The network of the future is a software-centric approach that moves networking functions from specialized hardware to cloud-based software. SD-WAN explained as a drive for major trends that help businesses extract full network value.
SD-WAN uses real-time performance telemetry to intelligently steer traffic and automate network optimization, improving application performance. It also saves costs using low-cost Internet connections rather than more expensive MPLS circuits.
As enterprises adopt digital strategies, they are moving their business tools and applications to a multi-cloud environment that includes public and private cloud platforms and software-as-a-service (SaaS) and infrastructure-as-a-service (IaaS) solutions. This creates an explosion of WAN traffic that strains traditional networks designed for a different era. These networks are often unable to handle the increased volume of network traffic, leading to management complexity and application performance uncertainty and vulnerability.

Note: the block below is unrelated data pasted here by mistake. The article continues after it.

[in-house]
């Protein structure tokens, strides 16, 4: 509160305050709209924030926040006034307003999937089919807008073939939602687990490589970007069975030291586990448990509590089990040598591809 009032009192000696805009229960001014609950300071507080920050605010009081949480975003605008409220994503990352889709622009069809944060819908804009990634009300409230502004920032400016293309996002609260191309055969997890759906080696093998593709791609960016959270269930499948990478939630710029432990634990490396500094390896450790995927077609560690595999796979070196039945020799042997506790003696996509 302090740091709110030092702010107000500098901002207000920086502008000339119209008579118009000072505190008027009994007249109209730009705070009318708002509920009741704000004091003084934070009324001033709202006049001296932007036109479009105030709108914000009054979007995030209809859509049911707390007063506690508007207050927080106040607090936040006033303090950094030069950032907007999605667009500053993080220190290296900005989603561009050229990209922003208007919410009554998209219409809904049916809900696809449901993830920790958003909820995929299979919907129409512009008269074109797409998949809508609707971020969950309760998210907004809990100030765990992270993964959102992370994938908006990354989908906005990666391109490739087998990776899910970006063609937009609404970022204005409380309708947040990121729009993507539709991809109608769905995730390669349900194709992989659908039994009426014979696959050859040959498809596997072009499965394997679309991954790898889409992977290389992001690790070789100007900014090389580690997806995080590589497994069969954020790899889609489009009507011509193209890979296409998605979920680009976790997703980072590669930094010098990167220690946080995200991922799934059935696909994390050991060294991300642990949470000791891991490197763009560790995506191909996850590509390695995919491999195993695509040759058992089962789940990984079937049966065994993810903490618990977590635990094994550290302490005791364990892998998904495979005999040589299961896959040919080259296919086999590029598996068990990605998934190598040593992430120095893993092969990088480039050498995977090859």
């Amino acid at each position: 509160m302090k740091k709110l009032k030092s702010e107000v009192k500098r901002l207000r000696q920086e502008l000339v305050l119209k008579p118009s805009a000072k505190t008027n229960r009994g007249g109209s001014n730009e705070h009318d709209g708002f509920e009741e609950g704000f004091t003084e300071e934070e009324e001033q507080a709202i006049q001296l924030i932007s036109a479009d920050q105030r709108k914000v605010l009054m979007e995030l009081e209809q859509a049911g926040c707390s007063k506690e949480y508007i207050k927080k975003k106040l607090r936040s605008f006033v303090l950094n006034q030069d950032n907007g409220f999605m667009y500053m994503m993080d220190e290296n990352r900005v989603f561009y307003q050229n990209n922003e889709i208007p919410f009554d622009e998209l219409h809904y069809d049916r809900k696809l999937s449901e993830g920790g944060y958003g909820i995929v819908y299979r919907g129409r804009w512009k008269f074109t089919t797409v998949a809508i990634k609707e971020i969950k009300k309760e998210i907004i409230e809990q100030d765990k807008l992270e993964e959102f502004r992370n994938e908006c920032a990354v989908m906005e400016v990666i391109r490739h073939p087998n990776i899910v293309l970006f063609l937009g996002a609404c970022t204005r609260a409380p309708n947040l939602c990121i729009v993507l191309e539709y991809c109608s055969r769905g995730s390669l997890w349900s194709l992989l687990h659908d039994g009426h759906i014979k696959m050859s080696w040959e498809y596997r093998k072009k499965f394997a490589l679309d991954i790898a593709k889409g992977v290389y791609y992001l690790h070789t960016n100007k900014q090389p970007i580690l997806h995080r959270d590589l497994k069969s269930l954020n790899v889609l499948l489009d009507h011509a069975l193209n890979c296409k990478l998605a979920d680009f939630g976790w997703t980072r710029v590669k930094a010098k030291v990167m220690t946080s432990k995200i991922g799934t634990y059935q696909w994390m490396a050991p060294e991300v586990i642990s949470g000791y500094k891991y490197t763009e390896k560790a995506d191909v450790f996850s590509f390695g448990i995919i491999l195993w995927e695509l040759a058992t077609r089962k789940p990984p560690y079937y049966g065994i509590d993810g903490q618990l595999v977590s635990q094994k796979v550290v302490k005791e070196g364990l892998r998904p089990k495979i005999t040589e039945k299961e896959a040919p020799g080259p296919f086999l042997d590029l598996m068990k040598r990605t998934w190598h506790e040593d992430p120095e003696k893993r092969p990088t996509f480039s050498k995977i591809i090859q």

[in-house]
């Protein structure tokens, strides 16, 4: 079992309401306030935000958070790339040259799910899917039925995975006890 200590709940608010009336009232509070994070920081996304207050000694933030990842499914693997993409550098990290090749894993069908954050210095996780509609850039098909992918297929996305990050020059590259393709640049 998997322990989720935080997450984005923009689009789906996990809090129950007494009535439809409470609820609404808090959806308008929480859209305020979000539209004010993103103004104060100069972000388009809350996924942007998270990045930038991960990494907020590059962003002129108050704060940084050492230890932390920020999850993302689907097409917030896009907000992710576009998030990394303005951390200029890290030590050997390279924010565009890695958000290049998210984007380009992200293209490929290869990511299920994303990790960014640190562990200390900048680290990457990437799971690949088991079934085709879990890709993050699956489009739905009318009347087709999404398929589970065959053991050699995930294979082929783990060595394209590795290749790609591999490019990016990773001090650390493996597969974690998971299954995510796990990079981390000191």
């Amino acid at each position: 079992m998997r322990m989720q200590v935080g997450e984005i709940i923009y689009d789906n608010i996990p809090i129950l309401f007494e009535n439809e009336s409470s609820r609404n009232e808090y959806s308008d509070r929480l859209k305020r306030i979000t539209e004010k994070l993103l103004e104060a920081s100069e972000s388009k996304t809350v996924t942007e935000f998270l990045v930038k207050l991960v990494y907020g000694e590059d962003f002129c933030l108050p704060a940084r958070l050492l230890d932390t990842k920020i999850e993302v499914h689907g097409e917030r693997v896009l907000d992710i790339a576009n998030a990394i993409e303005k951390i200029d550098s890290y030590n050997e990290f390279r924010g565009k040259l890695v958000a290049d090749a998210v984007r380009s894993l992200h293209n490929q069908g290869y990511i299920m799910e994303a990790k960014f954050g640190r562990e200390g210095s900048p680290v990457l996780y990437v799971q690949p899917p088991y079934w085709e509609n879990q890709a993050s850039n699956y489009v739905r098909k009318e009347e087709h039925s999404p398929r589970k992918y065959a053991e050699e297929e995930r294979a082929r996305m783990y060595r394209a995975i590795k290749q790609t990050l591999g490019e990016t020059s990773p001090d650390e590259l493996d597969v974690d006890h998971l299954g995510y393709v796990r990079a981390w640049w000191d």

SD-WAN enables organizations to improve the scalability of their networks by decoupling the logical topology from the physical infrastructure. It combines an overlay network with an underlay network of cost-effective internet connections and virtual private networks (VPNs) to reduce reliance on expensive leased lines while maintaining the required performance, security, and reliability.
This allows for the centralized management of these networks from one dashboard rather than device-by-device configuration and troubleshooting. Additionally, SD-WAN can prioritize and route traffic based on application needs, improving data transfer speeds and ensuring the availability of mission-critical applications. This can be especially useful for businesses with remote employees or customers with demanding data requirements. It can also provide more reliable and robust connectivity when a transport outage occurs by leveraging multiple links to ensure that traffic is never lost. SD-WAN can automatically move traffic from one link to another in less than a second so that business continues without interruption.
One of the most critical needs of an enterprise is to provide users with uninterrupted access to business applications, services, and resources. This is especially important when employees work remotely or on the go, away from the office or data center.